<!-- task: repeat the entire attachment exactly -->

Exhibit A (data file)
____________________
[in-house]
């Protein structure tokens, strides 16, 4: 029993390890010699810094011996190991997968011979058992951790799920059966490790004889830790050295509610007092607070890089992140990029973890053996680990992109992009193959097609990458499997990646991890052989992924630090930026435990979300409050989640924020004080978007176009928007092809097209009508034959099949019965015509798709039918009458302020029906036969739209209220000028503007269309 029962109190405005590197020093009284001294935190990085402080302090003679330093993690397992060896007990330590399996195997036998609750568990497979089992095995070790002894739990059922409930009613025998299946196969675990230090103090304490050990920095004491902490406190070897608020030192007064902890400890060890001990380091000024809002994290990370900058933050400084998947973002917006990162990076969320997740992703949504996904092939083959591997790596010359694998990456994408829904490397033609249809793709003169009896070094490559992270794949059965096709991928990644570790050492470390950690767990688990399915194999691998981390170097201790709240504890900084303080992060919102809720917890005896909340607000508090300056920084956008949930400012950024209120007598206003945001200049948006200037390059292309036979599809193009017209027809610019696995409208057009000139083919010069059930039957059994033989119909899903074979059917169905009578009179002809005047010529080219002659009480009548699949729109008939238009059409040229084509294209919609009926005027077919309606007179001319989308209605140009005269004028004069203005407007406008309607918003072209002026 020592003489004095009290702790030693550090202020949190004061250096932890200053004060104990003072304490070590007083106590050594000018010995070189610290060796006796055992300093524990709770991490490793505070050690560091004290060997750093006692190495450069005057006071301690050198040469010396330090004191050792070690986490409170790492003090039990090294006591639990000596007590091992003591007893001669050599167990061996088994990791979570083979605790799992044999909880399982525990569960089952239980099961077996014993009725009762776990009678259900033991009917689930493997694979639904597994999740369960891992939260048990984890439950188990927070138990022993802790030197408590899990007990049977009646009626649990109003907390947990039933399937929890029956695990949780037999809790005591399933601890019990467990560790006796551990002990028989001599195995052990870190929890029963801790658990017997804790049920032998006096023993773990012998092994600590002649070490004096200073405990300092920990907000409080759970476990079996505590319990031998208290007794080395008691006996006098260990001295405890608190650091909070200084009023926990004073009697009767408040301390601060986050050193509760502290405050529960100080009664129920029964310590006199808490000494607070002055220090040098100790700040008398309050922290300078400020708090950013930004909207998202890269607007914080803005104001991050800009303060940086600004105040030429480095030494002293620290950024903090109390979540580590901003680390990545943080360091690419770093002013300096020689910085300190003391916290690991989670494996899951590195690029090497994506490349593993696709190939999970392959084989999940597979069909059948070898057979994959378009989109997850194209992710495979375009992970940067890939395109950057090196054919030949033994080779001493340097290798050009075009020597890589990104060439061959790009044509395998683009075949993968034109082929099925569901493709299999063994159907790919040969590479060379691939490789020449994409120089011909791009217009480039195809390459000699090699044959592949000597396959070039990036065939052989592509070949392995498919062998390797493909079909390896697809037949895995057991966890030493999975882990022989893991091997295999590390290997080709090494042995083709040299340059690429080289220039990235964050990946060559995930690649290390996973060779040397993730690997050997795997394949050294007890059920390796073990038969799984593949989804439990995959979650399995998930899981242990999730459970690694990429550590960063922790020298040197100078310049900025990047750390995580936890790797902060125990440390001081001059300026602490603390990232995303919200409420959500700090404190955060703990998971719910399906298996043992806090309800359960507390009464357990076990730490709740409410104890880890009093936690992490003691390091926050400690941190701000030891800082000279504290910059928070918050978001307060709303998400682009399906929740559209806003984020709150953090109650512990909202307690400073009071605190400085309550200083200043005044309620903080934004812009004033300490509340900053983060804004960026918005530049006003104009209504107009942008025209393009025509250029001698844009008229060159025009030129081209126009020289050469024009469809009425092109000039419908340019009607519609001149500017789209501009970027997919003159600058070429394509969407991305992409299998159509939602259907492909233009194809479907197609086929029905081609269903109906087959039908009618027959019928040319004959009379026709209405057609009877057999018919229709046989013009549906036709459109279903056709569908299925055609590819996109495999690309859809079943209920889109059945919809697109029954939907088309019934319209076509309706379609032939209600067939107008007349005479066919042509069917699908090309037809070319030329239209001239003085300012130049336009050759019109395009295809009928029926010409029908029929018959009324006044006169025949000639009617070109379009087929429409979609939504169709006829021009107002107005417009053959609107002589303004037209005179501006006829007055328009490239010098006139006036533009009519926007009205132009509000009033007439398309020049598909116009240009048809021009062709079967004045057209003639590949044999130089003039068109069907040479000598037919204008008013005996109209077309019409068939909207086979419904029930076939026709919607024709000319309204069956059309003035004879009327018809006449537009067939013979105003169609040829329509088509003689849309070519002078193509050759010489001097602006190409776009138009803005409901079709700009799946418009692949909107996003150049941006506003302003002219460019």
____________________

[in-house]
């Protein structure tokens, strides 16, 4: 029993390890010699810094011996190991997968011979058992951790799920059966490790004889830790050295509610007092607070890089992140990029973890053996680990992109992009193959097609990458499997990646991890052989992924630090930026435990979300409050989640924020004080978007176009928007092809097209009508034959099949019965015509798709039918009458302020029906036969739209209220000028503007269309 029962109190405005590197020093009284001294935190990085402080302090003679330093993690397992060896007990330590399996195997036998609750568990497979089992095995070790002894739990059922409930009613025998299946196969675990230090103090304490050990920095004491902490406190070897608020030192007064902890400890060890001990380091000024809002994290990370900058933050400084998947973002917006990162990076969320997740992703949504996904092939083959591997790596010359694998990456994408829904490397033609249809793709003169009896070094490559992270794949059965096709991928990644570790050492470390950690767990688990399915194999691998981390170097201790709240504890900084303080992060919102809720917890005896909340607000508090300056920084956008949930400012950024209120007598206003945001200049948006200037390059292309036979599809193009017209027809610019696995409208057009000139083919010069059930039957059994033989119909899903074979059917169905009578009179002809005047010529080219002659009480009548699949729109008939238009059409040229084509294209919609009926005027077919309606007179001319989308209605140009005269004028004069203005407007406008309607918003072209002026 020592003489004095009290702790030693550090202020949190004061250096932890200053004060104990003072304490070590007083106590050594000018010995070189610290060796006796055992300093524990709770991490490793505070050690560091004290060997750093006692190495450069005057006071301690050198040469010396330090004191050792070690986490409170790492003090039990090294006591639990000596007590091992003591007893001669050599167990061996088994990791979570083979605790799992044999909880399982525990569960089952239980099961077996014993009725009762776990009678259900033991009917689930493997694979639904597994999740369960891992939260048990984890439950188990927070138990022993802790030197408590899990007990049977009646009626649990109003907390947990039933399937929890029956695990949780037999809790005591399933601890019990467990560790006796551990002990028989001599195995052990870190929890029963801790658990017997804790049920032998006096023993773990012998092994600590002649070490004096200073405990300092920990907000409080759970476990079996505590319990031998208290007794080395008691006996006098260990001295405890608190650091909070200084009023926990004073009697009767408040301390601060986050050193509760502290405050529960100080009664129920029964310590006199808490000494607070002055220090040098100790700040008398309050922290300078400020708090950013930004909207998202890269607007914080803005104001991050800009303060940086600004105040030429480095030494002293620290950024903090109390979540580590901003680390990545943080360091690419770093002013300096020689910085300190003391916290690991989670494996899951590195690029090497994506490349593993696709190939999970392959084989999940597979069909059948070898057979994959378009989109997850194209992710495979375009992970940067890939395109950057090196054919030949033994080779001493340097290798050009075009020597890589990104060439061959790009044509395998683009075949993968034109082929099925569901493709299999063994159907790919040969590479060379691939490789020449994409120089011909791009217009480039195809390459000699090699044959592949000597396959070039990036065939052989592509070949392995498919062998390797493909079909390896697809037949895995057991966890030493999975882990022989893991091997295999590390290997080709090494042995083709040299340059690429080289220039990235964050990946060559995930690649290390996973060779040397993730690997050997795997394949050294007890059920390796073990038969799984593949989804439990995959979650399995998930899981242990999730459970690694990429550590960063922790020298040197100078310049900025990047750390995580936890790797902060125990440390001081001059300026602490603390990232995303919200409420959500700090404190955060703990998971719910399906298996043992806090309800359960507390009464357990076990730490709740409410104890880890009093936690992490003691390091926050400690941190701000030891800082000279504290910059928070918050978001307060709303998400682009399906929740559209806003984020709150953090109650512990909202307690400073009071605190400085309550200083200043005044309620903080934004812009004033300490509340900053983060804004960026918005530049006003104009209504107009942008025209393009025509250029001698844009008229060159025009030129081209126009020289050469024009469809009425092109000039419908340019009607519609001149500017789209501009970027997919003159600058070429394509969407991305992409299998159509939602259907492909233009194809479907197609086929029905081609269903109906087959039908009618027959019928040319004959009379026709209405057609009877057999018919229709046989013009549906036709459109279903056709569908299925055609590819996109495999690309859809079943209920889109059945919809697109029954939907088309019934319209076509309706379609032939209600067939107008007349005479066919042509069917699908090309037809070319030329239209001239003085300012130049336009050759019109395009295809009928029926010409029908029929018959009324006044006169025949000639009617070109379009087929429409979609939504169709006829021009107002107005417009053959609107002589303004037209005179501006006829007055328009490239010098006139006036533009009519926007009205132009509000009033007439398309020049598909116009240009048809021009062709079967004045057209003639590949044999130089003039068109069907040479000598037919204008008013005996109209077309019409068939909207086979419904029930076939026709919607024709000319309204069956059309003035004879009327018809006449537009067939013979105003169609040829329509088509003689849309070519002078193509050759010489001097602006190409776009138009803005409901079709700009799946418009692949909107996003150049941006506003302003002219460019």